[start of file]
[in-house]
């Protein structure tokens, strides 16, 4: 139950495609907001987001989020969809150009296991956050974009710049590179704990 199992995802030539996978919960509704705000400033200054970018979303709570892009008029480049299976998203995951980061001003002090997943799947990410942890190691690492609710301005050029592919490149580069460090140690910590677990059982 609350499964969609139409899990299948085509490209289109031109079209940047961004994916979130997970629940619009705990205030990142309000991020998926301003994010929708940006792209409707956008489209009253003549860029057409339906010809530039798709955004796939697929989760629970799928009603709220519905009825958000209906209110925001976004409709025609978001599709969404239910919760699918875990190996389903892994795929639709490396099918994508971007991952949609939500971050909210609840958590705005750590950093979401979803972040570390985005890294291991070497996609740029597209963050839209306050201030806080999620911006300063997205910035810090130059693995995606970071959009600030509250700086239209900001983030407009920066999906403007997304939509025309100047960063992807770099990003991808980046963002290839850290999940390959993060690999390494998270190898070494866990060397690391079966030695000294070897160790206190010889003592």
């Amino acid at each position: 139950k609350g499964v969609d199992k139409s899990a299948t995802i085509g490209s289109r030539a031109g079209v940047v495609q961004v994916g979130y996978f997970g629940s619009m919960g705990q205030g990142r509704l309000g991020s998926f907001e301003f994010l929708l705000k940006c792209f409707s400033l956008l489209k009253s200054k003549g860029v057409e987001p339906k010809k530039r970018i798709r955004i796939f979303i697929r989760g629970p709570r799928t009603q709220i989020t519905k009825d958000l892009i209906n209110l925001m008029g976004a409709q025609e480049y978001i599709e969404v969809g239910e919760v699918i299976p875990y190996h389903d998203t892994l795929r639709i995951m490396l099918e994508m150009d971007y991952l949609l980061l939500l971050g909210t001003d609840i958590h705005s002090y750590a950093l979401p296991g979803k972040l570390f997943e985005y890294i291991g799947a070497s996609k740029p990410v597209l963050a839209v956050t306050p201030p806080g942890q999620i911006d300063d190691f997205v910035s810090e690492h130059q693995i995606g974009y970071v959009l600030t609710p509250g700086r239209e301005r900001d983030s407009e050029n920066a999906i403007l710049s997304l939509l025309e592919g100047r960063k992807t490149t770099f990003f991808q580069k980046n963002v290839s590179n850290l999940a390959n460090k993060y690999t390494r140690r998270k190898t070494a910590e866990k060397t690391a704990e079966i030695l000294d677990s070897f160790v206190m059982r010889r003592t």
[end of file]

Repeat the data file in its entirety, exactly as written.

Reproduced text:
[in-house]
């Protein structure tokens, strides 16, 4: 139950495609907001987001989020969809150009296991956050974009710049590179704990 199992995802030539996978919960509704705000400033200054970018979303709570892009008029480049299976998203995951980061001003002090997943799947990410942890190691690492609710301005050029592919490149580069460090140690910590677990059982 609350499964969609139409899990299948085509490209289109031109079209940047961004994916979130997970629940619009705990205030990142309000991020998926301003994010929708940006792209409707956008489209009253003549860029057409339906010809530039798709955004796939697929989760629970799928009603709220519905009825958000209906209110925001976004409709025609978001599709969404239910919760699918875990190996389903892994795929639709490396099918994508971007991952949609939500971050909210609840958590705005750590950093979401979803972040570390985005890294291991070497996609740029597209963050839209306050201030806080999620911006300063997205910035810090130059693995995606970071959009600030509250700086239209900001983030407009920066999906403007997304939509025309100047960063992807770099990003991808980046963002290839850290999940390959993060690999390494998270190898070494866990060397690391079966030695000294070897160790206190010889003592």
């Amino acid at each position: 139950k609350g499964v969609d199992k139409s899990a299948t995802i085509g490209s289109r030539a031109g079209v940047v495609q961004v994916g979130y996978f997970g629940s619009m919960g705990q205030g990142r509704l309000g991020s998926f907001e301003f994010l929708l705000k940006c792209f409707s400033l956008l489209k009253s200054k003549g860029v057409e987001p339906k010809k530039r970018i798709r955004i796939f979303i697929r989760g629970p709570r799928t009603q709220i989020t519905k009825d958000l892009i209906n209110l925001m008029g976004a409709q025609e480049y978001i599709e969404v969809g239910e919760v699918i299976p875990y190996h389903d998203t892994l795929r639709i995951m490396l099918e994508m150009d971007y991952l949609l980061l939500l971050g909210t001003d609840i958590h705005s002090y750590a950093l979401p296991g979803k972040l570390f997943e985005y890294i291991g799947a070497s996609k740029p990410v597209l963050a839209v956050t306050p201030p806080g942890q999620i911006d300063d190691f997205v910035s810090e690492h130059q693995i995606g974009y970071v959009l600030t609710p509250g700086r239209e301005r900001d983030s407009e050029n920066a999906i403007l710049s997304l939509l025309e592919g100047r960063k992807t490149t770099f990003f991808q580069k980046n963002v290839s590179n850290l999940a390959n460090k993060y690999t390494r140690r998270k190898t070494a910590e866990k060397t690391a704990e079966i030695l000294d677990s070897f160790v206190m059982r010889r003592t």